Our study was conducted on 433 students. The age of the students range between 17 - 21 years old (Mean = 19 ± 2.5 SD). Only 133 of the participants (30.7%) denied any history of back pain. 300students (69.3%) confirmed the history of back pain during years of study.

56 students (18.7%) are males, and 244 (81.3%) are females. (51%) are clinical phase students, while (49%) are preclinical students.

The prevalence of back pain among medical students is 300 (69.3%) (Figure 1). 222 (74%) of them have lower back pain, while 78 (26%) of them have upper back pain.

144 students (48%) suffer from back pain for weeks, 75 students (25%) for months, and 81 students (27%) for years.

The intensity of back pain is reported as follow:113 (37.7%) mild, 160 (53.3%) moderate, 22 (7.3%) severe, 5 (1.7%) very severe. 56 students (18.7%) received medical care for their back pain., 28 of them (50.0%) used medication, while 9 of them (16.1%) received physiotherapy and 19 of them (33.9%) had both. The majority of the sufferers (77 students; 25.9%) reported back pain during their first year.

In terms of daily activities, low back pain impacts 87 students (29.3%); 81 of them (27.3%) experienced pain in everyday activity, and 6 students (2%) had needed help to manage their daily activities (Figure 2). Regarding the academic performance, 77 students (25.9%) feel that the pain had affected their studies; (Figure 3) 24 of them (31.6%) have difficulties in sitting for a long period in classrooms, and 52 of them (68.4%) were no longer able to sit for long hours while studying.

The study revealed that the preclinical students experience back pain more frequent than clinical students, but it is statistically not significant (P value =

Figure 1. Prevalence of back pain among medical students.

Figure 2. The impact of back pain on medical students.

Figure 3. The impact of back pain on medical students academic performance.

0.378) (Table 1). The same result appears when cross tabulating gender with back pain. Female students complain more frequent than male students but still it is statistically insignificant (P = 0.826) (Table 2).

The pain triggers that were included in the study are sitting for a long time, standing for a long time in clinical rounds, having too many stairs to climb in their faculties, and stress during the exam period.

4. Discussion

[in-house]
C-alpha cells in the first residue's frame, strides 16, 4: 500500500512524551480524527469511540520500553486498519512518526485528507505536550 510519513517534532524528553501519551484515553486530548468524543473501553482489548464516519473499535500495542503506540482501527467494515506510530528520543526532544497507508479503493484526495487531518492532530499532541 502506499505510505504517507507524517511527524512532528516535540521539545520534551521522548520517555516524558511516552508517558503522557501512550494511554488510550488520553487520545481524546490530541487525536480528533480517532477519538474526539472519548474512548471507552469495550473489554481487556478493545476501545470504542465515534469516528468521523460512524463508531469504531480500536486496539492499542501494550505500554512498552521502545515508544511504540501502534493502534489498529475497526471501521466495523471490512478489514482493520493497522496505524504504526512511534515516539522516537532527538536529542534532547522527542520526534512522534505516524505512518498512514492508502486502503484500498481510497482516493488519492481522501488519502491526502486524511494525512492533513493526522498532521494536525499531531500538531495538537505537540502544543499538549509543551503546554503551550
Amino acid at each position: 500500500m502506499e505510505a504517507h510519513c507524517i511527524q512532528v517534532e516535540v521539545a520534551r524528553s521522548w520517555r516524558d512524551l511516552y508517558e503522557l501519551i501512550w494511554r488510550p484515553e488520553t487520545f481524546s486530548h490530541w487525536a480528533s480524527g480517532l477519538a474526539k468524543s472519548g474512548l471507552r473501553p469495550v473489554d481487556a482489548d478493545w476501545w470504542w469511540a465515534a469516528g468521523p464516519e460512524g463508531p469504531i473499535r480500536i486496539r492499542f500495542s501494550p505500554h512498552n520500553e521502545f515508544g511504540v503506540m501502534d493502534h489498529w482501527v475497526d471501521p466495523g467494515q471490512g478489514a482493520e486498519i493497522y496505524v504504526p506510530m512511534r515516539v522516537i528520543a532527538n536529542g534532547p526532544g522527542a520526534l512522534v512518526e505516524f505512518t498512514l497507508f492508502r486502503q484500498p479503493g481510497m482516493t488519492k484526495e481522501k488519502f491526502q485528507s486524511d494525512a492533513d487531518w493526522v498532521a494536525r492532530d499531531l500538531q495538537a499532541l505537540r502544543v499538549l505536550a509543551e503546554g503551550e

Lower back pain has the highest burden related to disabilities worldwide. Our study is a cross sectional study conducted to evaluate the prevalence of back pain among medical students in Sudan. This study is the first of its kind in the country.

The current study finds that the prevalence of back pain was 69.3% of all questioned students out of which 61.6% reported having back pain at the time of data collection. This comes in agreement with the result of the medical college in Delhi where the prevalence was 33% [11].

Our study exhibits a statistically non-significant relationship between the prevalence rate for men and women (18.7%, 81.3, respectively), which agreed with the paper in the Journal of Pakistan Medical Association [12]. In our study this could be referred to the fact that most of the participants were of the female gender.

Table 1. Cross tabulation between educational level and back pain.

Table 2. Cross tabulation between gender and back pain.

In line with another study, The current study finds that the prevalence of lower back pain among medical students is 74,7%, which is nearly the same as that reported at Paracelsus medical university and the University of Salzburg, Austria (72.1%) [13].

In this study, 93.3% didn’t have a history of back injury. This is in disagreement with the study of Dighriri et al., which shows that a history of trauma is a risk factor for back pain [14].

In the current study, 86% of students have reported no previous history of back pain. This comes in disagreement with medical students in Malaysia which showed that 230 out of 339 students reported a previous history of back pain [15].

In terms of chronicity and intensity, our study shows that the majority suffer from back pain for a short period (38.4%). Also, 53.9% have a moderate intensity of pain. Unfortunately, the majority didn’t seek medical care; this could be referred to the busy schedule of medical students.

According to our study, (51%) have started suffering from back pain in preclinical years. A study conducted among medical students in Malaysia also showed the prevalence of low back pain during the pre-clinical years more than in clinical years(53.6% and 14.5% respectively) [15].

The main triggering factor is sitting for a long time (87.9%), in comparison with a study in Zigzag University which found a significant association between prolonged sitting and lower back pain [16].

Concerning affection for daily performance, 70.7% reported that they can function normally throughout the day. This comes in contrast with a study done in Belgrade (Serbia) that found that back pain significantly affects their everyday functioning and mood [17] .

Our data provide some interesting findings, that even with the presence of the back pain. This had not affected the academic performance of 74.1% of the participants. In conclusion, the majority (83.3%) consider bake pain as a great deal.

Regarding limitations, this study has been taken in only three states, which can’t be taken as representative of all medical students in Sudan. Also, factors such as pain intensity, triggers, and impact on daily activities and academic performance were based on self-report and information bias is probably present.

5. Conclusion

The prevalence of back pain is high among medical students in Sudan which significantly affects their daily activities. Lower back pain is more common than upper back pain and most of the students consider it a great matter in their life. The study provides a useful insight into the problem of back pain among medical students.

Conflicts of Interest

The authors declare no conflicts of interest regarding the publication of this paper.